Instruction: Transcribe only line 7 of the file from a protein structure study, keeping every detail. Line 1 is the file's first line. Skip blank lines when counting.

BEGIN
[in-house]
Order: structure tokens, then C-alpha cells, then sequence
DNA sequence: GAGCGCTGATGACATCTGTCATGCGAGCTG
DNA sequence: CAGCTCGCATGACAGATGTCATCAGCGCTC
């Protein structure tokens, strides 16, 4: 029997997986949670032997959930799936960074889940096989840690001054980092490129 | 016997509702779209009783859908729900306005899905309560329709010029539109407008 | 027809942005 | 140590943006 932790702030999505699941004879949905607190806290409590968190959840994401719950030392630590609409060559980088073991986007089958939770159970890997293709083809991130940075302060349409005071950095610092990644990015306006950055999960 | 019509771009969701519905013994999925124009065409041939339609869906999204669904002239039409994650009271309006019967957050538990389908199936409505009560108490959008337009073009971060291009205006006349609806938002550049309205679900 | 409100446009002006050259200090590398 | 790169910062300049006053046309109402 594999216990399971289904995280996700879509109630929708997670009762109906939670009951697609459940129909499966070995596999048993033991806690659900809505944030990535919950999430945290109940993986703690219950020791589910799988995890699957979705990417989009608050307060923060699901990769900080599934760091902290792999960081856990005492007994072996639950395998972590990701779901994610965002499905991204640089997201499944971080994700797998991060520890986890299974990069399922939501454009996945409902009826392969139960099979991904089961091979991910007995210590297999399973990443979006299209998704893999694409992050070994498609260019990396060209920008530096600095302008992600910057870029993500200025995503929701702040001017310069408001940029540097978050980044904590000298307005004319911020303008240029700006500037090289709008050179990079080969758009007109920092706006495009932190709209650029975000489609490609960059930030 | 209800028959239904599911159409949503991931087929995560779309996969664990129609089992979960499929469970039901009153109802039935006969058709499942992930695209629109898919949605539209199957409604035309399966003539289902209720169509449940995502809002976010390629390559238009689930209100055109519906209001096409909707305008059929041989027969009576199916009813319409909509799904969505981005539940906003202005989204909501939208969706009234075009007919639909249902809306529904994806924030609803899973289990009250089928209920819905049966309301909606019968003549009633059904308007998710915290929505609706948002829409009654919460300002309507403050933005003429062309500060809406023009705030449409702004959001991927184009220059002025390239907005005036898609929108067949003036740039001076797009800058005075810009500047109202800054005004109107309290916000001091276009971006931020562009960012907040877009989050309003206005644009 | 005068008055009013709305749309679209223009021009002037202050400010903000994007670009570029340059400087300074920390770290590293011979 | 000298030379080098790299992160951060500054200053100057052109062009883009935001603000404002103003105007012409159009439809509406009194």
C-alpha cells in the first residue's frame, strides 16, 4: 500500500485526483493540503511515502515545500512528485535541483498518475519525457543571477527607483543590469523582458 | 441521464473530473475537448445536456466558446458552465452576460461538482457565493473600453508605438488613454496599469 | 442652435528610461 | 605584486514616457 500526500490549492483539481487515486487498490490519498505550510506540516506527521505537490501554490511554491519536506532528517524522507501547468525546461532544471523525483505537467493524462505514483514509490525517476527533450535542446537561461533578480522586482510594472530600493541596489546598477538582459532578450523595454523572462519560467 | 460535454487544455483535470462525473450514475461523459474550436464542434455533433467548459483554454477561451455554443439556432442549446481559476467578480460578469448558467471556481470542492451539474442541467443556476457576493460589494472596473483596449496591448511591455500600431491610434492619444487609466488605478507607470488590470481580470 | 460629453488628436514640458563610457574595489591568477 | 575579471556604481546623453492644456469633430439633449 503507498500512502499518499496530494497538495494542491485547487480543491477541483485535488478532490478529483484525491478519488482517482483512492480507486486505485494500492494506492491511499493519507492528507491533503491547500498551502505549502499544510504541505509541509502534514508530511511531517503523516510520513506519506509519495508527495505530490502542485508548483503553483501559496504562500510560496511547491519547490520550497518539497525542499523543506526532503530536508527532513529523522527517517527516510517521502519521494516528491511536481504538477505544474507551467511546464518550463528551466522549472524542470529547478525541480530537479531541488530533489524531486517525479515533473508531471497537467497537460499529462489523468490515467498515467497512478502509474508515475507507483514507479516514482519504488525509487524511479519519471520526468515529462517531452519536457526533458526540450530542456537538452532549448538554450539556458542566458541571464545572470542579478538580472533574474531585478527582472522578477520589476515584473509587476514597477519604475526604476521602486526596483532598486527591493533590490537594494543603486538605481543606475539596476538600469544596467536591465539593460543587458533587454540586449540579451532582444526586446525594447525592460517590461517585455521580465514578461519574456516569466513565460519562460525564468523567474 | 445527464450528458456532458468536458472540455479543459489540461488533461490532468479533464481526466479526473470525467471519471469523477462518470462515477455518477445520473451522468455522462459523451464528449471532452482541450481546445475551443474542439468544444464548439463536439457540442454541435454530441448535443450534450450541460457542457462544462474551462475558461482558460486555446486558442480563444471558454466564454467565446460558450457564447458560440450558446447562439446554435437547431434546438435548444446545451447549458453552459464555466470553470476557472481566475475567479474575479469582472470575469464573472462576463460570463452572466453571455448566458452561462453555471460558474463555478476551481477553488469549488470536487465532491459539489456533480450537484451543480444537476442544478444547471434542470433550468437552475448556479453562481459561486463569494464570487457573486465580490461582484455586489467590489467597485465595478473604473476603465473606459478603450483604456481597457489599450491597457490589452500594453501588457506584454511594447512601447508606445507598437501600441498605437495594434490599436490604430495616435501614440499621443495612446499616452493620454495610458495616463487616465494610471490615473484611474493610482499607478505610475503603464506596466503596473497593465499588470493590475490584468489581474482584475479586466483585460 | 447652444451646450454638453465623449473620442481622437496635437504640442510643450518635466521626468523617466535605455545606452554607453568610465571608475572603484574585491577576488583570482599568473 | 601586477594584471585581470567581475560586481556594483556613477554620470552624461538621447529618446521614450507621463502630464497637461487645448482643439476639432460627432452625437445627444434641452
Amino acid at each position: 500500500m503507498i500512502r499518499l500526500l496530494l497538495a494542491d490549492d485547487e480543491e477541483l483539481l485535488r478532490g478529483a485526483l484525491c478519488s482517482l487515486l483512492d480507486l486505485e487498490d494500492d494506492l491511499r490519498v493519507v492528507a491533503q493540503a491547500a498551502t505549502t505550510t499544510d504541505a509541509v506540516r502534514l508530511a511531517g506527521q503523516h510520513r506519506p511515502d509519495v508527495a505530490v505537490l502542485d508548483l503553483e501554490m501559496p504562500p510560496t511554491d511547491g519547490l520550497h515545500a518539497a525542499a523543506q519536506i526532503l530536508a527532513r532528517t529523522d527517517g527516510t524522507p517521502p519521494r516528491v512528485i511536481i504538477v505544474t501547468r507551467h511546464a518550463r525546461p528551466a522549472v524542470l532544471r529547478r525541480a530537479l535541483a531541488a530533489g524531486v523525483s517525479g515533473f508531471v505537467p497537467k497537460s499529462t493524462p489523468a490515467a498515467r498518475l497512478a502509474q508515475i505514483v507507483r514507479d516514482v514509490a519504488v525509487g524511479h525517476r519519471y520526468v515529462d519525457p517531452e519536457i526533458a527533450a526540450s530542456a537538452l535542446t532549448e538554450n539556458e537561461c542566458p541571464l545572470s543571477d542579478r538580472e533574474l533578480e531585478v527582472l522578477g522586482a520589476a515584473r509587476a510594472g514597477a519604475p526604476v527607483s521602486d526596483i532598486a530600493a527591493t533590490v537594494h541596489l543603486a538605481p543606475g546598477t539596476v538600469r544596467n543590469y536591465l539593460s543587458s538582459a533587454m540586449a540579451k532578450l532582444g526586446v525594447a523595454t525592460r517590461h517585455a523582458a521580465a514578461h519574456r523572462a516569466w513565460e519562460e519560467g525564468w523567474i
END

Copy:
Amino acid at each position: 500500500m503507498i500512502r499518499l500526500l496530494l497538495a494542491d490549492d485547487e480543491e477541483l483539481l485535488r478532490g478529483a485526483l484525491c478519488s482517482l487515486l483512492d480507486l486505485e487498490d494500492d494506492l491511499r490519498v493519507v492528507a491533503q493540503a491547500a498551502t505549502t505550510t499544510d504541505a509541509v506540516r502534514l508530511a511531517g506527521q503523516h510520513r506519506p511515502d509519495v508527495a505530490v505537490l502542485d508548483l503553483e501554490m501559496p504562500p510560496t511554491d511547491g519547490l520550497h515545500a518539497a525542499a523543506q519536506i526532503l530536508a527532513r532528517t529523522d527517517g527516510t524522507p517521502p519521494r516528491v512528485i511536481i504538477v505544474t501547468r507551467h511546464a518550463r525546461p528551466a522549472v524542470l532544471r529547478r525541480a530537479l535541483a531541488a530533489g524531486v523525483s517525479g515533473f508531471v505537467p497537467k497537460s499529462t493524462p489523468a490515467a498515467r498518475l497512478a502509474q508515475i505514483v507507483r514507479d516514482v514509490a519504488v525509487g524511479h525517476r519519471y520526468v515529462d519525457p517531452e519536457i526533458a527533450a526540450s530542456a537538452l535542446t532549448e538554450n539556458e537561461c542566458p541571464l545572470s543571477d542579478r538580472e533574474l533578480e531585478v527582472l522578477g522586482a520589476a515584473r509587476a510594472g514597477a519604475p526604476v527607483s521602486d526596483i532598486a530600493a527591493t533590490v537594494h541596489l543603486a538605481p543606475g546598477t539596476v538600469r544596467n543590469y536591465l539593460s543587458s538582459a533587454m540586449a540579451k532578450l532582444g526586446v525594447a523595454t525592460r517590461h517585455a523582458a521580465a514578461h519574456r523572462a516569466w513565460e519562460e519560467g525564468w523567474i